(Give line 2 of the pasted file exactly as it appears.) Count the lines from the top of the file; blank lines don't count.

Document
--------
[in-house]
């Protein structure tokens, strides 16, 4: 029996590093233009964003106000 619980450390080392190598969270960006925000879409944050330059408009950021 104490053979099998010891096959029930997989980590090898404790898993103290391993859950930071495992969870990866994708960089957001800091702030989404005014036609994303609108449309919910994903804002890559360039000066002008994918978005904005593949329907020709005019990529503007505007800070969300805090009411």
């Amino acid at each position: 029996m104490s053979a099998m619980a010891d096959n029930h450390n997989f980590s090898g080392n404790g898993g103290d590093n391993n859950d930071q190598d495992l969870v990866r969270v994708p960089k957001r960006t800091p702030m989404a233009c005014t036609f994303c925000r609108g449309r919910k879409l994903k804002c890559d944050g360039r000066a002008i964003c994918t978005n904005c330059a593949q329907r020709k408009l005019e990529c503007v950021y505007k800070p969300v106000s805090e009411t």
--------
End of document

């Protein structure tokens, strides 16, 4: 029996590093233009964003106000 619980450390080392190598969270960006925000879409944050330059408009950021 104490053979099998010891096959029930997989980590090898404790898993103290391993859950930071495992969870990866994708960089957001800091702030989404005014036609994303609108449309919910994903804002890559360039000066002008994918978005904005593949329907020709005019990529503007505007800070969300805090009411």